These innovative brands have been around for over a century, with their resilience and constant reinvention keeping them relevant and creating memories to last a lifetime. 

There are many brands that have been around for a couple of decades, but more impressive however are the brands and companies that have been operating for over 100 years, proving their staying power even before the internet, television, the Great Depression and the end of the first World War.

Capitalism, undoubtedly, was and is a major driver of corporate innovation, wealth, and prosperity, and it’s also a major factor in the growing pay gap throughout the world. These brands have often been linked to rising disparity in corporate performance, with employees being paid based on who they work for, not for the job they do. 

However, many of these corporations also came from humble beginnings, and are making great strides in sustainability, gender equality and animal anti cruelty.

Leveraging their timeless appeal and adapting to an ever-changing world and consumer market, these well-known brands have stood the test of time to serve us for over a century.

Coca Cola (1892)

Coca Cola’s “Birth of a Refreshing Idea” was founded in 1886 by an Atlanta pharmacist, John. S Pemberton at his company Pemberton Chemical Company. His bookkeeper selected the name for the drink and went on to pen it in the script we know as the Coca Trademark today.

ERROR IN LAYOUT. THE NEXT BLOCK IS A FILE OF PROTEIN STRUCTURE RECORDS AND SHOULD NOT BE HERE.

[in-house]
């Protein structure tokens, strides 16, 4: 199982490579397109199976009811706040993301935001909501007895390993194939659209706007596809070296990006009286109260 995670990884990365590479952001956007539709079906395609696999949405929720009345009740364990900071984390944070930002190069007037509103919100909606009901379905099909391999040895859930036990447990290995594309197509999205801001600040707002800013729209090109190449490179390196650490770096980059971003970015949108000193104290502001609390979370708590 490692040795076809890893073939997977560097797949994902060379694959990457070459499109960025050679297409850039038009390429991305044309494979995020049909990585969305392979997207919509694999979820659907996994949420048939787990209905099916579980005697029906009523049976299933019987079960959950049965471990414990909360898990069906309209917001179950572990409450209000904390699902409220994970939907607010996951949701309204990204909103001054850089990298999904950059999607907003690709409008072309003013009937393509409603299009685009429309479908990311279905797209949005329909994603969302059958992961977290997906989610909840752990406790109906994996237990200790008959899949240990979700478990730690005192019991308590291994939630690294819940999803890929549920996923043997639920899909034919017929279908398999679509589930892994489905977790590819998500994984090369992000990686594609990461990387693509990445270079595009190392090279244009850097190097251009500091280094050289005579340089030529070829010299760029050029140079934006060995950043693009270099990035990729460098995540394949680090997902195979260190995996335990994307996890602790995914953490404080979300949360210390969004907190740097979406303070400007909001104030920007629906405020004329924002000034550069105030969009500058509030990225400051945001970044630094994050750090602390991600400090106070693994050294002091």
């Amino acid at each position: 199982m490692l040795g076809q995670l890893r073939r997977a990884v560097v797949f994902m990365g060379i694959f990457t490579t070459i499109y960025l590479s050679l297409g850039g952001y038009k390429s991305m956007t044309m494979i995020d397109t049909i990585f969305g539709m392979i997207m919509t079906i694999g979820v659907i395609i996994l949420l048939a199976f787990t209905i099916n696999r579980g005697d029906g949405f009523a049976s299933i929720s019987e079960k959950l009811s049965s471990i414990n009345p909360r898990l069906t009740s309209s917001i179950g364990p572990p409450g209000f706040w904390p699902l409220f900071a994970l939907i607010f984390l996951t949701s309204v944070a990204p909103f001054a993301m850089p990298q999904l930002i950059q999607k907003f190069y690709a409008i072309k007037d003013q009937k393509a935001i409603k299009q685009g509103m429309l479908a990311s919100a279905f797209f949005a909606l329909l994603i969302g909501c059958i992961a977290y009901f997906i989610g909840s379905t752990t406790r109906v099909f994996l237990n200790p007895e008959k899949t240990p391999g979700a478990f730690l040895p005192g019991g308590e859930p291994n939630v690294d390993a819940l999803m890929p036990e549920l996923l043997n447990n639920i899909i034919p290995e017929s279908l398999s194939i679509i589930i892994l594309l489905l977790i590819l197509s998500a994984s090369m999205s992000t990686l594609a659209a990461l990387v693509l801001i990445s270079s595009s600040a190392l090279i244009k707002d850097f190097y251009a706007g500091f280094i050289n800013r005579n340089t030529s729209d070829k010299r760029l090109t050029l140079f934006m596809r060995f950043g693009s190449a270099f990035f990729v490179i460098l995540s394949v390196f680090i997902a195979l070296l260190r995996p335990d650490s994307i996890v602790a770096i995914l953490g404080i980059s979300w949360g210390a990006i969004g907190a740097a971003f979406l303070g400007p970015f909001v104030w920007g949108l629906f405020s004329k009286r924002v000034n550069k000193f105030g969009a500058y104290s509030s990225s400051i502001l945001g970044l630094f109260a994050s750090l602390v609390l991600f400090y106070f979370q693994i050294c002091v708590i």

There is something timeless and wistful about cracking open a coke, whether you prefer glass bottle, plastic or a can, Coca Cola stirs a mix of nostalgia, making it one of the most well-known brands in existence.

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Colgate (1806)

After joining forces with Palmolive in 1928, Colgate became the largest manufacturer of toothpaste in the world, with millions of people opting for a ‘Colgate smile’. For decades, they’ve received critical acclaim from animal welfare activists and organisations for their fight against animal testing worldwide.   

Crayola (1885)

Cherished by generations of child artists and parents alike, Crayola crayons were invented in 1903 by the Binney & Smith Company in Pennsylvania. Using paraffin wax and non-toxic pigments, the company produced a colouring stick that was safe, sturdy, and affordable. It gave children the world over their first foray into drawing and creativity, creating hours of fun and decades of memories for all. Crayola also runs a community engagement program that aims to enrich neighborhoods, schools and lives of families in the community, which includes cash and product donations to nonprofit organisations that address the needs of children through projects in art, education, health and welfare, and civic affairs

Johnson & Johnson (1886)

After training as a pharmaceutical apprentice at age 16, Robert Wood Johnson went on to open his own company with friend George Seabury in 1873, called Seabury & Johnson, initially known for their medicated plasters. After developing an interest in the newly invented procedure of antiseptic surgery, Johnson parted ways with Seabury. He re-established his company as Johnson & Johnson, creating enhanced, mass-produced versions of common health care and sanitation products.